Oregon has 1st coronavirus case: elementary school employee

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Three officials of the Oregon Health Authority testified on Friday, Feb. 28, 2020, before a committee of the Oregon Legislature in Salem, on preparations for a possible outbreak of coronavirus in Oregon. Appearing before the House Committee on Health Care were, from left, OHA Director Patrick Allen, Dean Sidelinger, state health officer and state epidemiologist, and Akiko Saito, section manager of health security, preparedness and response. (AP Photo/Andrew Selsky)

SALEM, Ore. (AP) — Oregon’s first coronavirus case emerged on Friday, and the infected person worked at an elementary school in the Portland area, which will be temporarily closed, authorities said.

“The case was not a person under monitoring or a person under investigation. The individual had neither a history of travel to a country where the virus was circulating, nor is believed to have had a close contact with another confirmed case — the two most common sources of exposure,” the Oregon Health Authority said in a statement.

The Lake Oswego School District sent a robocall to parents saying that Forest Hills Elementary will be closed until Wednesday so it can be deep-cleaned by maintenance workers.

Health authorities planned to spend the weekend scrambling to find everyone the unidentified person, who has been hospitalized, had been in contact with.

Hours before the case emerged, the state ramped up efforts to combat an outbreak amid potential challenges, including closing schools, businesses and events, and sustained shortages of medical supplies.

At a hastily called news conference, state health officials did not release details on the person, citing patient privacy. But they said the person had spent time at the elementary school, located in a Portland suburb.

“State and local authorities are responding quickly to this case,” Oregon Gov. Kate Brown told the Portland news conference. Brown urged people not to panic.

Oregon Health Authority Director Patrick Allen said a test sample sent to a lab in Oregon was positive, and that it was being sent to the U.S. Centers for Disease Control and Prevention in Atlanta for confirmation.

At a hearing earlier Friday in the state Capitol, top health officials heard concerns from lawmakers, and raised some themselves. Cases of COVID-19 have emerged in California to the south and Washington state to the north.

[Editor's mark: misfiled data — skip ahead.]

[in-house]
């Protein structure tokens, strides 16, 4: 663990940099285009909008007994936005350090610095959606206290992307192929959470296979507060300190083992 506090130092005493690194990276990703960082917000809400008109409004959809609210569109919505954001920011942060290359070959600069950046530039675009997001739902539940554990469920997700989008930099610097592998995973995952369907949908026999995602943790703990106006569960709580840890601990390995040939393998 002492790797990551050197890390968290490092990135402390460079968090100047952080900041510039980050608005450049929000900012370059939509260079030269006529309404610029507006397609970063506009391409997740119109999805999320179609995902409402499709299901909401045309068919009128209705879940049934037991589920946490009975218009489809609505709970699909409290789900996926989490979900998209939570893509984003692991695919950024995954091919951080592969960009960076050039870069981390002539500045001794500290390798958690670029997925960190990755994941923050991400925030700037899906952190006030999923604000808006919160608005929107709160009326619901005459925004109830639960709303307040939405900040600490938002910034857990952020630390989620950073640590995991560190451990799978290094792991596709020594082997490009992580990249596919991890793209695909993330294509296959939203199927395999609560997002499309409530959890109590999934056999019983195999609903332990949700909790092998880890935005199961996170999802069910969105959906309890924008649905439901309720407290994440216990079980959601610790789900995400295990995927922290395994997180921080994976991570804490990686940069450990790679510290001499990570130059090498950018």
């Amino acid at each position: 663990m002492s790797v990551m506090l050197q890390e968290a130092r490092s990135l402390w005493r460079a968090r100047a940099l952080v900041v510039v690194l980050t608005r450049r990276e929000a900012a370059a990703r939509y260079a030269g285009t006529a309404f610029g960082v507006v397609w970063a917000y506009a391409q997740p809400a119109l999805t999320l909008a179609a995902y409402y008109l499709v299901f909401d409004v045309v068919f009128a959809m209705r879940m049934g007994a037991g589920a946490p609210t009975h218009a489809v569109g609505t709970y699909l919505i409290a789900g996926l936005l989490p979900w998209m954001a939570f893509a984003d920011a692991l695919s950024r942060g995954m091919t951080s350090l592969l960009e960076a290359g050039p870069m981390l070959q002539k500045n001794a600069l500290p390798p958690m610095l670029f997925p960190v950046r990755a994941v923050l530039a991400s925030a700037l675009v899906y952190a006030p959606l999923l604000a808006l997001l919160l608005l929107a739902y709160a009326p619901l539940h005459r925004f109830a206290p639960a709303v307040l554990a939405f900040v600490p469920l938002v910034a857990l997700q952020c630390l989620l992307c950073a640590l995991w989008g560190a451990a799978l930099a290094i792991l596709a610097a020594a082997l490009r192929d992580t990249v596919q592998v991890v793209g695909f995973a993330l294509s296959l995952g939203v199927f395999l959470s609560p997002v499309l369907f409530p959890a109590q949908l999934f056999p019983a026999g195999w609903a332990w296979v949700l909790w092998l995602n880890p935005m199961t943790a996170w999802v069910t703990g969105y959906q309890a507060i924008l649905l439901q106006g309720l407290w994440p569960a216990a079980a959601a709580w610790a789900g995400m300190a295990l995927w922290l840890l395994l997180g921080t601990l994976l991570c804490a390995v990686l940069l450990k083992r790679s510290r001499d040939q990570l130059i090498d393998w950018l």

Allen said at the hearing that samples had to be sent to the CDC, which could be a problem if the number of samples mounts. But at the news conference, he said a recent development enabled the testing to take place in Oregon.

Rep. Alissa Keny-Guyer, a Democrat from Portland and member of the committee, faulted Republicans, who this week began boycotting the Legislature over a climate change bill, for being absent. One of the bills that have stalled because of the walkout would have better protected immigrants awaiting resolution on their immigration status.

“I do really fear that people who are worried about that will not be coming and seek the help they need when they start feeling sick, and they won’t show up and get monitored, get tested. And this can be really dangerous,” she said.

Brown convened a response team “to ensure we are taking every precaution necessary” and is tasked with coordinating state and local agencies and health authorities.

“The purpose of the Coronavirus Response Team is to ensure we are taking every precaution necessary,” Brown said.

As of this week, 76 people in Oregon were being monitored. Another 178 have completed monitoring without developing symptoms, according to the OHA website. Another two people had developed symptoms of the virus, were monitored, and turned out not to have it.

The CDC said two more Americans tested positive for the virus out of the group of quarantined passengers from the Diamond Princess cruise ship, bringing the national total to 62.

The governor’s office said that as with earthquakes and other natural disasters, families should have enough food, water, prescription medications, pet food, sanitation supplies and anything else they would need to shelter in place for an extended period of time if it becomes necessary.

Symptoms of COVID-19 can include fever, runny nose, cough and breathing trouble. Most develop only mild disease. But some people, usually those with other medical complications, develop more severe symptoms, including pneumonia, which can be fatal.

It has infected 83,000 people globally and caused more than 2,800 deaths, most of them in China.

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This version corrects the number of Americans who have tested positive to 62.

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AP reporter Gillian Flaccus contributed to this story from Portland.

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Follow Andrew Selsky on Twitter at https://twitter.com/andrewselsky

Copyright 2020 The Associated Press. All rights reserved. This material may not be published, broadcast, rewritten or redistributed.

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